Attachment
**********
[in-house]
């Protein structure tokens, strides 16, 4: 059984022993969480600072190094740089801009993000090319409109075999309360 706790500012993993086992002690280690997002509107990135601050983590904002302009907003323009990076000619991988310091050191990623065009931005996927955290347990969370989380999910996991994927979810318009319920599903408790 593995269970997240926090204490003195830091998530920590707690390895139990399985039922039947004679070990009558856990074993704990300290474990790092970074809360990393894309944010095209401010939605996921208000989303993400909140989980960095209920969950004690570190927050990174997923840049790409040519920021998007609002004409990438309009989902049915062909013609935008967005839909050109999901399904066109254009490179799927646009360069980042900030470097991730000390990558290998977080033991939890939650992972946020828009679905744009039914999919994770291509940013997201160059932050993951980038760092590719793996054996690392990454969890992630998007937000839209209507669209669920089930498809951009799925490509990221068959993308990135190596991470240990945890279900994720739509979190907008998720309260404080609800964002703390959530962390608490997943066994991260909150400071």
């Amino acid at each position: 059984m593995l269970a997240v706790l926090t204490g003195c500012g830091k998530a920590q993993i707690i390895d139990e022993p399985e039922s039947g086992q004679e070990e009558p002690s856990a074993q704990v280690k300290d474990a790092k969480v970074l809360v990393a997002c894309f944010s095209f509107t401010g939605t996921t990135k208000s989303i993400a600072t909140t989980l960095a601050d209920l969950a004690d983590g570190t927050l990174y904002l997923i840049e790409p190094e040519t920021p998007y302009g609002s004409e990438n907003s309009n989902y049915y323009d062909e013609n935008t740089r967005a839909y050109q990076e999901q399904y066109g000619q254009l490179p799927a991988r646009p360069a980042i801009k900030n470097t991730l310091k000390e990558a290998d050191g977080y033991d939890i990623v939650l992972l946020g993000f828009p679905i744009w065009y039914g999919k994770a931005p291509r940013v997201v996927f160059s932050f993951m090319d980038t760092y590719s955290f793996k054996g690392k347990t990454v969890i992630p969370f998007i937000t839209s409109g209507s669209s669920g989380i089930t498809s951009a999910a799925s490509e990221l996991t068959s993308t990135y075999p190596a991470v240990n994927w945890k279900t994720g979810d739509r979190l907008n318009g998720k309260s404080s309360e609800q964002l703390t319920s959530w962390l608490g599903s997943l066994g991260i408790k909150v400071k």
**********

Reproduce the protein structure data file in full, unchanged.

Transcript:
[in-house]
């Protein structure tokens, strides 16, 4: 059984022993969480600072190094740089801009993000090319409109075999309360 706790500012993993086992002690280690997002509107990135601050983590904002302009907003323009990076000619991988310091050191990623065009931005996927955290347990969370989380999910996991994927979810318009319920599903408790 593995269970997240926090204490003195830091998530920590707690390895139990399985039922039947004679070990009558856990074993704990300290474990790092970074809360990393894309944010095209401010939605996921208000989303993400909140989980960095209920969950004690570190927050990174997923840049790409040519920021998007609002004409990438309009989902049915062909013609935008967005839909050109999901399904066109254009490179799927646009360069980042900030470097991730000390990558290998977080033991939890939650992972946020828009679905744009039914999919994770291509940013997201160059932050993951980038760092590719793996054996690392990454969890992630998007937000839209209507669209669920089930498809951009799925490509990221068959993308990135190596991470240990945890279900994720739509979190907008998720309260404080609800964002703390959530962390608490997943066994991260909150400071």
């Amino acid at each position: 059984m593995l269970a997240v706790l926090t204490g003195c500012g830091k998530a920590q993993i707690i390895d139990e022993p399985e039922s039947g086992q004679e070990e009558p002690s856990a074993q704990v280690k300290d474990a790092k969480v970074l809360v990393a997002c894309f944010s095209f509107t401010g939605t996921t990135k208000s989303i993400a600072t909140t989980l960095a601050d209920l969950a004690d983590g570190t927050l990174y904002l997923i840049e790409p190094e040519t920021p998007y302009g609002s004409e990438n907003s309009n989902y049915y323009d062909e013609n935008t740089r967005a839909y050109q990076e999901q399904y066109g000619q254009l490179p799927a991988r646009p360069a980042i801009k900030n470097t991730l310091k000390e990558a290998d050191g977080y033991d939890i990623v939650l992972l946020g993000f828009p679905i744009w065009y039914g999919k994770a931005p291509r940013v997201v996927f160059s932050f993951m090319d980038t760092y590719s955290f793996k054996g690392k347990t990454v969890i992630p969370f998007i937000t839209s409109g209507s669209s669920g989380i089930t498809s951009a999910a799925s490509e990221l996991t068959s993308t990135y075999p190596a991470v240990n994927w945890k279900t994720g979810d739509r979190l907008n318009g998720k309260s404080s309360e609800q964002l703390t319920s959530w962390l608490g599903s997943l066994g991260i408790k909150v400071k």